In many ways I feel that the festival of Samhain has been written about to death. Though it is my favorite holiday marking my favorite time of year, and though it carries much symbolism and has great energetic significance, this year I can’t help but feel that there must be something different to explore.
I honor the dead every day, especially my ancestors. On Samhain I do a special celebration in honor of them, and I also honor Hekate. From my Celtic roots I recognize the importance of liminal spaces. You may have heard that this is the time of year when the veil between worlds thins. This veil was often recognized as a mist that floats over the sea and land. The meeting of the land and the sea is a liminal space and when the veil thins, it becomes easier to see and interact with what is on the other side.
Every “in between” area is truly a liminal space, be it a doorway or a crossroads, or the place where light and shadow meet, as liminal spaces are all thresholds. We can easily cross these thresholds in a spiritual dimension at this time, as can the many spirits that abound.
My fiancé and I are preparing to move homes and this preparation alone is liminal. We are at the threshold of something new- a new space with new potentials and opportunities. We are going through our things and donating/discarding what we no longer need with us. This is a spiritual phenomenon as well as a physical undertaking of release that harmonizes with the harvest season and with the spiritual truth that not all things can come with when it’s time to cross into something new.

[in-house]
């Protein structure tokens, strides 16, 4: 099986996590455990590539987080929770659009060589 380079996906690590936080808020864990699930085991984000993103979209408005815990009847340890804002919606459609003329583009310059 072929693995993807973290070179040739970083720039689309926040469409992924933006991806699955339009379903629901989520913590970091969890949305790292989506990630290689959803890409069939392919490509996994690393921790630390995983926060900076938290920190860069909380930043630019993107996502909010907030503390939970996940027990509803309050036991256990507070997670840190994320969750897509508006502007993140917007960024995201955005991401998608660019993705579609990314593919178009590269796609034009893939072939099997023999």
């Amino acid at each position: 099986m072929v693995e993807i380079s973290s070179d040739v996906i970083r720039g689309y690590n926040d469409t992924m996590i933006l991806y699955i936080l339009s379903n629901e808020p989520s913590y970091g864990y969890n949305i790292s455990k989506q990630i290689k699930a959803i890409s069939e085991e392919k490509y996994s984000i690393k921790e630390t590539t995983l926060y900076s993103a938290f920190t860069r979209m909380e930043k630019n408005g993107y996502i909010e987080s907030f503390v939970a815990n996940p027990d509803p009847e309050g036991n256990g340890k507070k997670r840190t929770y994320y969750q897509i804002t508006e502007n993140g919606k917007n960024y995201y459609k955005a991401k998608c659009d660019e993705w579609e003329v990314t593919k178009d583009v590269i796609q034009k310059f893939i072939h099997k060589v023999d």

Because we are moving we did not decorate this year even though it is my favorite holiday. There has been an uncommon heaviness attached to this magical month and a bone-weariness. A turning inward, just as the plants in the ground are retreating to their own source of energy and provision.
I could easily write about traditional ways to celebrate Samhain, but this is not a typical or traditional year. All I can think is “let them come” regarding the spirits that roam. I will put out an offering (outside my home) for the ravaging spirits as well as the lonely, the twisted. And I will strengthen the warding on our current space so that these spirits don’t enter, and I will light a candle to guide our passed loved ones to their meal within our current walls.
The exploration of what it means to bless the spaces in between seems to be what the spirits are trying to teach to me about this holiday season, with an emphasis on what it means to be rooted and what it means to live through and be sustained by my roots.
I would love to know what this season is teaching you, and whatever is happening, may you all have a blessed Halloween and Samhain, whatever you do. And remember that despite the rampant belief among many that Halloween or Samhain is a “demonic” holiday, the varied traditions of this time (carving and putting out jack-o-lanterns, dressing up in costume, etc) are actually meant to guard against and confuse harmful and evil spirits to keep them away. So do your warding, whatever that entails, and stay safe.